By SCOTT NISSENSOHN
What does it mean to be on retreat? To me it’s a letting go of anything and everything and immersing myself in the practice. The retreat was a special weekend of teachings with special friends in a special place. Sangha is always a special place, but spending 14 hours a day for three days during the nonresidential retreat on the Four Seals of Buddhism was truly special. For someone that has always felt out of place, Sangha is home.
I was hesitant about signing up for the retreat at first because it was nonresidential and I live about a half hour from Sangha and let’s face it, Nebraska Avenue is a far cry from the Franciscan Center and the Hillsborough River!!
My hesitation was alleviated within five minutes of arriving on Thursday night. Settling in at dinner with old friends, I felt the weight and stresses of the world lift away as we sat down to what would be our last talking meal for four days. Bryan Hindert, Carol Meyer and the other kitchen helpers outdid themselves with one incredible meal after another.
It was an interesting experience leaving Sangha in silence and heading home each evening. What if I ran I to my neighbors? Would they think me rude for not speaking? Waking up in time to make it to Sangha by 7:00 am was a challenge, and Friday morning I walked into the foyer just as Marilyn was ringing the bell -- what a letdown, starting the first day in the foyer while my sisters and brothers were chanting. Lesson learned: I would arrive much earlier the remaining days!!
The more I settled into retreat and the quieter my mind became, the more at peace I was with myself and the world. There is something magical about being on retreat at FCM; the love and the energy is just wonderful.
The highlight of the retreat for me was my interview with Fred. As I sat in the chair waiting for Fred to ring the bell, I kept thinking, “What am I going to ask?” “What incredible insight have I had that I can share?” As I sat and watched my thoughts, I decided I would go into the interview with no agenda and see where it went.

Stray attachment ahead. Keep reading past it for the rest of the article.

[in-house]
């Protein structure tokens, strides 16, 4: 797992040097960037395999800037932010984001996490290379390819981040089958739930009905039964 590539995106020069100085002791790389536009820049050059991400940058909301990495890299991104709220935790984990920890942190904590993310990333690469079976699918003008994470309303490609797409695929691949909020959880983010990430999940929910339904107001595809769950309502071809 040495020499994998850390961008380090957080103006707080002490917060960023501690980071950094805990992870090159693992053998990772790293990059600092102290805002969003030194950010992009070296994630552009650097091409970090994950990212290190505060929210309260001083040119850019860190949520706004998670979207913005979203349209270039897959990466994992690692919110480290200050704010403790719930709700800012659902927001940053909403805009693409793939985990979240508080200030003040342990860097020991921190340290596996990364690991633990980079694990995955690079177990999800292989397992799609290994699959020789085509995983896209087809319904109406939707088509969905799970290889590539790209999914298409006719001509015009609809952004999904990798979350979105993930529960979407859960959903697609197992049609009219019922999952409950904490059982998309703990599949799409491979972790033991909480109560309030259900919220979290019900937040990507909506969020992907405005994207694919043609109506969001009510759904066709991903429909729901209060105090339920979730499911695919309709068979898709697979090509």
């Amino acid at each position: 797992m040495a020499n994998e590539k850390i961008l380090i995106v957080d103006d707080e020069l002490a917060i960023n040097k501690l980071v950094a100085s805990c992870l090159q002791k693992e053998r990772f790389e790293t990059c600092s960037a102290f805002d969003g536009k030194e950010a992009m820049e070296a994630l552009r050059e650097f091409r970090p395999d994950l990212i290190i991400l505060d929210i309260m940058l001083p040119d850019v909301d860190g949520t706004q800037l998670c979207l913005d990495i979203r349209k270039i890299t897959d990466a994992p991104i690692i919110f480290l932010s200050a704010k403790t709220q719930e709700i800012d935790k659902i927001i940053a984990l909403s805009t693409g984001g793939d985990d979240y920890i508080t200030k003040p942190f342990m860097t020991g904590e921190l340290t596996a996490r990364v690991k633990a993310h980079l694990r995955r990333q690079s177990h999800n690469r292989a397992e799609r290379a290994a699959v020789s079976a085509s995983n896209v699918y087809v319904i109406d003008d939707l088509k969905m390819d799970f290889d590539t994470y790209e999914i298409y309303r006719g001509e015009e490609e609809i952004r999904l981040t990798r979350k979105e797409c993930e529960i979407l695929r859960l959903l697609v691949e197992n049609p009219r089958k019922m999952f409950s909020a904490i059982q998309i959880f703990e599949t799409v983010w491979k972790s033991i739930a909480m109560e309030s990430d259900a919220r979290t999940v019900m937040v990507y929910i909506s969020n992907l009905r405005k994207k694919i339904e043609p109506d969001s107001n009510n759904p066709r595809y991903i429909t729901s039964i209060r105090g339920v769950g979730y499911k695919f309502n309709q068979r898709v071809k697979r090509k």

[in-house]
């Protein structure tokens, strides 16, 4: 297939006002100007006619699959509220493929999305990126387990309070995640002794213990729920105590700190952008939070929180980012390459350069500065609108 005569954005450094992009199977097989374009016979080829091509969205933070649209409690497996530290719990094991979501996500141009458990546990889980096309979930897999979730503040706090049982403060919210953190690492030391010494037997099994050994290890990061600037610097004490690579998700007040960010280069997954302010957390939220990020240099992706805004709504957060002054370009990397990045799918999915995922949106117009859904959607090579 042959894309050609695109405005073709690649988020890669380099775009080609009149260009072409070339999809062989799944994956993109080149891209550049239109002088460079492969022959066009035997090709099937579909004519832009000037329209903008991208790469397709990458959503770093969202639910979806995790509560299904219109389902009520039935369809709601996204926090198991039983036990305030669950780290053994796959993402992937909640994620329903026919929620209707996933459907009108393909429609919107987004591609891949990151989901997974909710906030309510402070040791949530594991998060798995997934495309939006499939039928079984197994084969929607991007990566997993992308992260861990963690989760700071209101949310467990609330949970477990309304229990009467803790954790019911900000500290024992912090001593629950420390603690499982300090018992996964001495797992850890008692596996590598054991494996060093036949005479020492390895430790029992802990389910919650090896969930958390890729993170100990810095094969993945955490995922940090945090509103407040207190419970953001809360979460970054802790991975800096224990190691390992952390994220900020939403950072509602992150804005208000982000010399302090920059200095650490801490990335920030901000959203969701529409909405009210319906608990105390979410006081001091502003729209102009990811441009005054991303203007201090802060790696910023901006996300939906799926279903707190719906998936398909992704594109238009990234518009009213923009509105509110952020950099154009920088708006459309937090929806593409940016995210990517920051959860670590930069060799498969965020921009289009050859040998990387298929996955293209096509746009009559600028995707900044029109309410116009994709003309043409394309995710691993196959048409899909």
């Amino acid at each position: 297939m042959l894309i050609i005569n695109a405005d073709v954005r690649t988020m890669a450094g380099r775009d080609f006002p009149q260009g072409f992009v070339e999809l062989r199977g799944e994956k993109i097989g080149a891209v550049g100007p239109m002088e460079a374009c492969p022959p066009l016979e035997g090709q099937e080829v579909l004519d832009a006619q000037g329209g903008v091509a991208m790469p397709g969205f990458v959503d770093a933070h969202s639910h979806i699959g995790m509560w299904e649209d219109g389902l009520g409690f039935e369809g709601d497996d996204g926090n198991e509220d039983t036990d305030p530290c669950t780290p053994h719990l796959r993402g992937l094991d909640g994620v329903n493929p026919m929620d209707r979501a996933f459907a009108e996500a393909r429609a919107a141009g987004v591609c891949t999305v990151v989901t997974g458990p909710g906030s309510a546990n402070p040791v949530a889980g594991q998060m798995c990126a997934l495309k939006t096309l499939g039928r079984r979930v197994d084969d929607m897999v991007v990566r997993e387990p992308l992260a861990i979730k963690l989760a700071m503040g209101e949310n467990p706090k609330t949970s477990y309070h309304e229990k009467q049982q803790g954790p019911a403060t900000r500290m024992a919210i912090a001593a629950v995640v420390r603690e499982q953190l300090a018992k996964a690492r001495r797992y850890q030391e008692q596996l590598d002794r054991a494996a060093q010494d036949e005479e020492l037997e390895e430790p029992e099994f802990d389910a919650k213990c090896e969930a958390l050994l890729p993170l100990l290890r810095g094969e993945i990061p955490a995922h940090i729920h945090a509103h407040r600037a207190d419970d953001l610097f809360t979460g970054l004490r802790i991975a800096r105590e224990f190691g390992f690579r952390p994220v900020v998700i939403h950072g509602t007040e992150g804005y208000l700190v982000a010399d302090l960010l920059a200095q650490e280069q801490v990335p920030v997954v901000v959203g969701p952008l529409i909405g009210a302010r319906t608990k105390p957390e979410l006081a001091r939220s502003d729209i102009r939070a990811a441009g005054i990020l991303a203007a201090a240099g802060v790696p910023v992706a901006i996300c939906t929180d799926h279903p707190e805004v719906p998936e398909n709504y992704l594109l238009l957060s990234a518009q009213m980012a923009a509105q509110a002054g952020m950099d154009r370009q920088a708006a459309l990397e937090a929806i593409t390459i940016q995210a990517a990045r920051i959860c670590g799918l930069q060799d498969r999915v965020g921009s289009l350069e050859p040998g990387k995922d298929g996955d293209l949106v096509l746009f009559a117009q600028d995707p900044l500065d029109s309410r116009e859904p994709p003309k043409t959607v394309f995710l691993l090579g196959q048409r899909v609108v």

It amazes me how within 15 seconds Fred can be right at the core of whatever is going on in your world. With a couple of pointed questions and his wise guidance I came to the realization that I’m not living an engaged life, that due to previous pain and suffering, I had disengaged from life. I’ve done a lot of healing over the past few years but I still haven’t fully engaged in Sangha and aspects of my personal life.
Fred helped me to see that I excel at work, that I’m fully engaged and thriving there, so why can’t I carry that over to my personal life? Fear. Fear of rejection, fear of not being accepted, not fitting in. I made the commitment at that very moment that I would live an engaged life. I would be more present and engaged when at Sangha, with my kids and with my friends. Fred showed me there was nothing to be afraid of, that it was my “self” that was afraid and that I needed to let that go. How powerful and freeing!!
Another highlight of the retreat was the closing circle. Listening to my brothers and sisters share their experiences and what they would take home from the weekend was truly special. Everyone shared from deep within their hearts, new folks and elders sharing what they had learned and what they hoped to take with them.
Once Great Cloud is complete and we will be able to hold residential retreats in Tampa, retreats will be taken to a higher level. To be able to stay on the grounds and roll out of bed into the Meditation Hall will be magical. I’m looking forward to spending that first retreat with y’all.
Thanks to Scott Nissensohn of the Tampa Sangha for this insightful article and to Alex Lerner for panoramic photo in the Meditation Hall above.